Superstrung! – The Insektlife Cycle
|8″ EP (45rpm)+ bonus CD
Friends of the Fish 48 & 48CD
The band describe this new EP as ‘a sonic work of instrumental heavy psych and modern blues in sunshine acid’, and of those various descriptors, ‘heavy’ is the one I’d choose as most appropriate. This is psych from the prog end of the market, filled with big riffs, funky synths and thumping drums, with every track a showcase for virtuoso playing from the members of this three piece Filipino band.
The title track is particularly on the ball in this respect, with guitarists Ronnel Vivo and Jay Jumawan absolutely ripping their guitars apart and Nal Vivo blasting away on the percussion. It’s reminiscent of Black Sabbath at times, and of the heavier, Carlton Melton side of stoner rock.
It’s not all math rock precision and prog excess, though. The closing track on the EP, ‘Recline’ shows the more mellow side of the band, with a lovely looping bass line, and the gorgeous sound of guitar strings languidly bending to the fore. This is the sound of sunshine acid from the band’s own description. Close your eyes and picture yourself lying on the grass at the top of some sandy dunes, just watching the light summer clouds chase across the sky…
Fruit de Mer – who are rapidly becoming one of my favourite labels – could never be accused of resting on their laurels, or of ploughing a narrow furrow, and they’ve hit upon another excellent new band here.
Rob Gould Plays Pawn Hearts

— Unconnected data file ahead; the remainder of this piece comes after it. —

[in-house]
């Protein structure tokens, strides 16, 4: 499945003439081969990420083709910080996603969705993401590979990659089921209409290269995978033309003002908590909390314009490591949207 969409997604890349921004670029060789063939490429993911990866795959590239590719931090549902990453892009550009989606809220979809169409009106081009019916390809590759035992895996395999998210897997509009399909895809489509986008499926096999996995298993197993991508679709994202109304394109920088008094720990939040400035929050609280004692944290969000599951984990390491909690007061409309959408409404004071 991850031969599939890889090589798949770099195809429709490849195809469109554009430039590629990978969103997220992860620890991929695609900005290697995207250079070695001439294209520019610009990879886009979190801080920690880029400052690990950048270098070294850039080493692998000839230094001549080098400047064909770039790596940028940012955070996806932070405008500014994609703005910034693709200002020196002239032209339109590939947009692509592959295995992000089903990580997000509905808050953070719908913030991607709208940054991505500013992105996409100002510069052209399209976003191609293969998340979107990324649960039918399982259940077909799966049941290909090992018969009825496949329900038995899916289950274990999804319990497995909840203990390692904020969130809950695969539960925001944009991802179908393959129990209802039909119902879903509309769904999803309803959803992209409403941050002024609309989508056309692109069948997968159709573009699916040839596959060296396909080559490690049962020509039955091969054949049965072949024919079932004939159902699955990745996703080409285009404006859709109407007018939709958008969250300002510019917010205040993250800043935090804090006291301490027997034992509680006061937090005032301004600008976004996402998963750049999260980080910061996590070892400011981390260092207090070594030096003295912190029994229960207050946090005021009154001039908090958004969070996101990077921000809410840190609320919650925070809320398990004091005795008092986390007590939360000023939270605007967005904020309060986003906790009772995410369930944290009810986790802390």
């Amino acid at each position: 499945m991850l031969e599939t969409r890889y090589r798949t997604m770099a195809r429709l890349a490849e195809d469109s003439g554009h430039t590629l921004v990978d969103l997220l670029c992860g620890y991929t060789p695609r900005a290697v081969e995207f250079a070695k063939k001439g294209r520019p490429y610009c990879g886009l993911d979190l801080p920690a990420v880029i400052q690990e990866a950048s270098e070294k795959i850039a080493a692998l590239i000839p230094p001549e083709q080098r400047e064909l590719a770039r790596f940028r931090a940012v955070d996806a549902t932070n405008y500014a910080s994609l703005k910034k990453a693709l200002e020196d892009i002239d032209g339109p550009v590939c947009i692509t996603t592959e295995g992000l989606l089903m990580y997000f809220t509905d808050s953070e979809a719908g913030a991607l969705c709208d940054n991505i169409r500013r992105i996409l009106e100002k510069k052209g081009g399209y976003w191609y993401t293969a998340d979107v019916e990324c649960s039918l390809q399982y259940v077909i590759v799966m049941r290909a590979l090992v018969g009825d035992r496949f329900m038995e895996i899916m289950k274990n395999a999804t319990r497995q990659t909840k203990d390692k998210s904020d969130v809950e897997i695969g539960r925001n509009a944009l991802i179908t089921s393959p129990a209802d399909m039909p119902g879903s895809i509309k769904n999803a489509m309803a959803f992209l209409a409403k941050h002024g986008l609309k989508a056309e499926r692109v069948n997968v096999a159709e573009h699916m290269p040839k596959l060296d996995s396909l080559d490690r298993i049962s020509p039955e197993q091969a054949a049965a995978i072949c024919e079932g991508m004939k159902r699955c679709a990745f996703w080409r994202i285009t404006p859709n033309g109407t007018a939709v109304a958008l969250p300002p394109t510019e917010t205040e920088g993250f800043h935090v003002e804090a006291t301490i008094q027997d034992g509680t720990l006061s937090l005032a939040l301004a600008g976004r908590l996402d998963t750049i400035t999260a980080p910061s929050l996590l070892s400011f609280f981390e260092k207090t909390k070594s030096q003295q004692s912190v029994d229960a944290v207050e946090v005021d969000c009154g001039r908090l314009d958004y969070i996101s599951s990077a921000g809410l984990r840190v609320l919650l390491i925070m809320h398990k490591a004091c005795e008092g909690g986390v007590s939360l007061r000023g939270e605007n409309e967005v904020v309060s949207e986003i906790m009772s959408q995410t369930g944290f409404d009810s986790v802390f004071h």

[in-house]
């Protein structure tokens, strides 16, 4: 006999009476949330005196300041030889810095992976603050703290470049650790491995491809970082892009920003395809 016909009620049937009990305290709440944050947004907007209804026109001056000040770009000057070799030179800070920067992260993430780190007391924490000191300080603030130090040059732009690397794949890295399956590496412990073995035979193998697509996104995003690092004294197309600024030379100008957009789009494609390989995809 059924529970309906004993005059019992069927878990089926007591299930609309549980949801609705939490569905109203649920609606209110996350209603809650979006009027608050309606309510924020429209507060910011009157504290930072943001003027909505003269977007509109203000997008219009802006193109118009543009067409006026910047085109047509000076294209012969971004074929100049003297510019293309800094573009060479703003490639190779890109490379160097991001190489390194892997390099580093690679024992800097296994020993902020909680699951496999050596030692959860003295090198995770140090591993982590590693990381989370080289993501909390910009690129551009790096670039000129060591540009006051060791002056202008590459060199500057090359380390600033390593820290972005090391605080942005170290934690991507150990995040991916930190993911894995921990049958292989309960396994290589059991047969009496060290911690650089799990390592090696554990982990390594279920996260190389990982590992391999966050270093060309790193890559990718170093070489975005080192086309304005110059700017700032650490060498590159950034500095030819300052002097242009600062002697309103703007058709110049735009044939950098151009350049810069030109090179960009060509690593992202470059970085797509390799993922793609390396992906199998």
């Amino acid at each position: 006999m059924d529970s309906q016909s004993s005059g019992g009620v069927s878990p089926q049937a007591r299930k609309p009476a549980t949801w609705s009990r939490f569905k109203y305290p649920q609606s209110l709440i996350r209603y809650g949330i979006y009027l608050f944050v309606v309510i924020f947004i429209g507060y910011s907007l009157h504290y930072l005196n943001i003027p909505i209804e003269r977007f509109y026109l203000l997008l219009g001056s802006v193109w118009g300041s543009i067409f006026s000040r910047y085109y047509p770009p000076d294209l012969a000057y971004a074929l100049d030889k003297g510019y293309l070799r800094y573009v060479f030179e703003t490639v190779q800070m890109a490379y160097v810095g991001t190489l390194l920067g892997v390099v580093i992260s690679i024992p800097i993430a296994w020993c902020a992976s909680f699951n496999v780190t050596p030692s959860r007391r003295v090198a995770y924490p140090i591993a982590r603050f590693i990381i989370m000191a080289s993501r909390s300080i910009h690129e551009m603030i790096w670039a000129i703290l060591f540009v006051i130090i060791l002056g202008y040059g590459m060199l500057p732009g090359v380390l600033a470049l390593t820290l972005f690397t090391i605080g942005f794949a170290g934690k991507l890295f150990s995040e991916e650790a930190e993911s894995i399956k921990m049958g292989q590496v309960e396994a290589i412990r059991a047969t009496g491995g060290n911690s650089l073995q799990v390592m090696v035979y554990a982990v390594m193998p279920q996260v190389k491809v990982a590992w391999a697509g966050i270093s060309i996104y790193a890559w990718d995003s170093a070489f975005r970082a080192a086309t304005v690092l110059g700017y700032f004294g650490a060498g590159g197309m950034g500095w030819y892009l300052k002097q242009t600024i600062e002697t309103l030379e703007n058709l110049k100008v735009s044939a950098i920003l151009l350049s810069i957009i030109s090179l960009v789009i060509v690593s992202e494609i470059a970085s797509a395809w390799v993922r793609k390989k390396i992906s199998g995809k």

Friends of the Fish 51 CD
Cover versions are obviously not a new idea as a concept covers have been around since the days of early rock and roll at least, when certain, generally white, bands existed solely to do covers of R&B hits by Black artists.
Album length cover versions are newer but less common – I think the first one I actually bought was the NME charity release Sgt Pepper Knew my Father back in the mid-80s, but musicians as diverse as Beck, the Flaming Lips and Laibach (whose covers of Let It Be and The Sound of Music soundtrack are astonishing) have all released multiple entire covers albums since then, and the legendary Booker T and the MGs had covered the whole of Abbey Road as early as 1970, mere months after the release of the source album.
The aim of these albums varies too. Unlike those early rock and roll covers, where the intention was to remain as close in sound to the original as possible, many of these modern covers albums have gone the other way entirely – hearing Milan Fras of Laibach growling his version of ‘My Favourite Things’ is about as brilliantly far from Julie Andrews as it’s possible to get.
Rob Gould’s version of the original vinyl release of Van Der Graaf Generator’s bonkers prog classic Pawn Hearts, however, forgoes this sort of experimentation, in favour of a more gentle homage to its illustrious (and half a century old) original.
According to the sleeve notes, Gould figured out the (complex) music for the three long tracks on the album simply by repeatedly listening and experimenting over several months, which means that it’s not a slavish copy, nor a wild deconstruction, but a subtle re-imagining. There are differences from the original, but these are still immediately recognisable as the same songs: there’s a couple of minutes more of the opening instrumental section in Gould’s version of the opening track than on the Hamill-led one, for instance, and some of the vocals are pitched slightly differently to my ears. But always Gould and his collaborators anchor their versions firmly to VDGG’s templates.
It’s a joyful, wildly enthusiastic album, packed with glorious playing, superb singing and mad synth effects, a fitting tribute to an album which Q Magazine rightly called a ‘misunderstood masterpiece’ and Julian Cope, bless him, described as ‘beautiful, ridiculous, foul, overwhelming, irritating, mutating and magnificent’!